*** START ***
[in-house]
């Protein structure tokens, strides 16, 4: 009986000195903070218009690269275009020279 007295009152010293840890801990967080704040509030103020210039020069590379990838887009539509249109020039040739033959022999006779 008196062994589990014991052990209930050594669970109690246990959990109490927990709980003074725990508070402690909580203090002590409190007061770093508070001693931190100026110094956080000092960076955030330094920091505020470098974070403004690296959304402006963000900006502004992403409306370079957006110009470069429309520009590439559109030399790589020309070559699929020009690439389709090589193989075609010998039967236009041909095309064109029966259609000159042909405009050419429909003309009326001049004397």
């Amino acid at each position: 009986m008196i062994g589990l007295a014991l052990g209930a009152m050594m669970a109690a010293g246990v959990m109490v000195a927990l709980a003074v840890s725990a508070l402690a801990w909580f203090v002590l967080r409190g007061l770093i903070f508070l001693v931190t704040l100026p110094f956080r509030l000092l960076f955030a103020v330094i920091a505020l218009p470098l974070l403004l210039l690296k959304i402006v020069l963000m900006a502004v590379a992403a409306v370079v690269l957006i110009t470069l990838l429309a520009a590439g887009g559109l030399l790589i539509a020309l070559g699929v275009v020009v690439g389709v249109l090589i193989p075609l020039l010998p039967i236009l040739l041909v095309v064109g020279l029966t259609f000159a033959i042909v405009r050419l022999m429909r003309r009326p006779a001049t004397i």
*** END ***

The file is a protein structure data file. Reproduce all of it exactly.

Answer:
[in-house]
């Protein structure tokens, strides 16, 4: 009986000195903070218009690269275009020279 007295009152010293840890801990967080704040509030103020210039020069590379990838887009539509249109020039040739033959022999006779 008196062994589990014991052990209930050594669970109690246990959990109490927990709980003074725990508070402690909580203090002590409190007061770093508070001693931190100026110094956080000092960076955030330094920091505020470098974070403004690296959304402006963000900006502004992403409306370079957006110009470069429309520009590439559109030399790589020309070559699929020009690439389709090589193989075609010998039967236009041909095309064109029966259609000159042909405009050419429909003309009326001049004397």
């Amino acid at each position: 009986m008196i062994g589990l007295a014991l052990g209930a009152m050594m669970a109690a010293g246990v959990m109490v000195a927990l709980a003074v840890s725990a508070l402690a801990w909580f203090v002590l967080r409190g007061l770093i903070f508070l001693v931190t704040l100026p110094f956080r509030l000092l960076f955030a103020v330094i920091a505020l218009p470098l974070l403004l210039l690296k959304i402006v020069l963000m900006a502004v590379a992403a409306v370079v690269l957006i110009t470069l990838l429309a520009a590439g887009g559109l030399l790589i539509a020309l070559g699929v275009v020009v690439g389709v249109l090589i193989p075609l020039l010998p039967i236009l040739l041909v095309v064109g020279l029966t259609f000159a033959i042909v405009r050419l022999m429909r003309r009326p006779a001049t004397i």